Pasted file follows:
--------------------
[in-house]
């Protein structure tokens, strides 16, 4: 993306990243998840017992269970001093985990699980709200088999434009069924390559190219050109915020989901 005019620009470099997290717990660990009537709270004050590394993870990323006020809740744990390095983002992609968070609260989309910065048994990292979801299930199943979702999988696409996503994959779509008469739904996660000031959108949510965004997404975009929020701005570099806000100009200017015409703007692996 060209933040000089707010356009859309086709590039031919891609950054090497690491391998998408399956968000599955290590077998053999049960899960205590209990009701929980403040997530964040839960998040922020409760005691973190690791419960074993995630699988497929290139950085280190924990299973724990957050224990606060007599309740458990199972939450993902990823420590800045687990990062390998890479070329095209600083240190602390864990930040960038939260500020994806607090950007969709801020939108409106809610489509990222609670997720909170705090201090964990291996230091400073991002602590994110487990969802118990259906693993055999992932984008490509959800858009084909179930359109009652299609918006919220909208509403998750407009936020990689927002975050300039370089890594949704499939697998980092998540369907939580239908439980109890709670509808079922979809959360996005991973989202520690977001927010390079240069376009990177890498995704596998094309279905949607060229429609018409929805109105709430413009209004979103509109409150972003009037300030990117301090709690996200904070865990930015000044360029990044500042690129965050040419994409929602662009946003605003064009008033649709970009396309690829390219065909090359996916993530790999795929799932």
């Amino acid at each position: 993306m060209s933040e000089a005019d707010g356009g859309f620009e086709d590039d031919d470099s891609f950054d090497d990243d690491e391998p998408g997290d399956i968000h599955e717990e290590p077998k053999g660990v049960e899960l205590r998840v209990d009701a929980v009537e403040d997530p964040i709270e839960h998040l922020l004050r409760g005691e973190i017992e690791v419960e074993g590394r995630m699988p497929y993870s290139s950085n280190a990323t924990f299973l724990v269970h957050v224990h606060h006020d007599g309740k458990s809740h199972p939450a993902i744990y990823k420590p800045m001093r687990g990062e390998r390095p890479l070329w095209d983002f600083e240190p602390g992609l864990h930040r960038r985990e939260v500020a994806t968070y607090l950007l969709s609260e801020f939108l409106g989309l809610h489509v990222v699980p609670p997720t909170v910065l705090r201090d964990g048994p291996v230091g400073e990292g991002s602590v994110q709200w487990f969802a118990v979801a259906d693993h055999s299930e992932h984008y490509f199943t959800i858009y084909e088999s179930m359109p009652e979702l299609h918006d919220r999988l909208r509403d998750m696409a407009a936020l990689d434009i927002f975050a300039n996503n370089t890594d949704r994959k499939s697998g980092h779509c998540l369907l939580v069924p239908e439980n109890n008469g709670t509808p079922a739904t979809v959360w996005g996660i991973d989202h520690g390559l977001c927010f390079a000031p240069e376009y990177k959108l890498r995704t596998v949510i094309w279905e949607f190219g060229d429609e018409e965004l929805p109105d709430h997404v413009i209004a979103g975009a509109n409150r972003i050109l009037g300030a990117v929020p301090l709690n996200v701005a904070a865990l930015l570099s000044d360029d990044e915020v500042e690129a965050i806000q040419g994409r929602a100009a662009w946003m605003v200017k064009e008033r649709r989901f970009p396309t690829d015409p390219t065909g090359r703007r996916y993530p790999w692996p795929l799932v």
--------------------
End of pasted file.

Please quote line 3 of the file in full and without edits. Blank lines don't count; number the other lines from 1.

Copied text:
């Amino acid at each position: 993306m060209s933040e000089a005019d707010g356009g859309f620009e086709d590039d031919d470099s891609f950054d090497d990243d690491e391998p998408g997290d399956i968000h599955e717990e290590p077998k053999g660990v049960e899960l205590r998840v209990d009701a929980v009537e403040d997530p964040i709270e839960h998040l922020l004050r409760g005691e973190i017992e690791v419960e074993g590394r995630m699988p497929y993870s290139s950085n280190a990323t924990f299973l724990v269970h957050v224990h606060h006020d007599g309740k458990s809740h199972p939450a993902i744990y990823k420590p800045m001093r687990g990062e390998r390095p890479l070329w095209d983002f600083e240190p602390g992609l864990h930040r960038r985990e939260v500020a994806t968070y607090l950007l969709s609260e801020f939108l409106g989309l809610h489509v990222v699980p609670p997720t909170v910065l705090r201090d964990g048994p291996v230091g400073e990292g991002s602590v994110q709200w487990f969802a118990v979801a259906d693993h055999s299930e992932h984008y490509f199943t959800i858009y084909e088999s179930m359109p009652e979702l299609h918006d919220r999988l909208r509403d998750m696409a407009a936020l990689d434009i927002f975050a300039n996503n370089t890594d949704r994959k499939s697998g980092h779509c998540l369907l939580v069924p239908e439980n109890n008469g709670t509808p079922a739904t979809v959360w996005g996660i991973d989202h520690g390559l977001c927010f390079a000031p240069e376009y990177k959108l890498r995704t596998v949510i094309w279905e949607f190219g060229d429609e018409e965004l929805p109105d709430h997404v413009i209004a979103g975009a509109n409150r972003i050109l009037g300030a990117v929020p301090l709690n996200v701005a904070a865990l930015l570099s000044d360029d990044e915020v500042e690129a965050i806000q040419g994409r929602a100009a662009w946003m605003v200017k064009e008033r649709r989901f970009p396309t690829d015409p390219t065909g090359r703007r996916y993530p790999w692996p795929l799932v």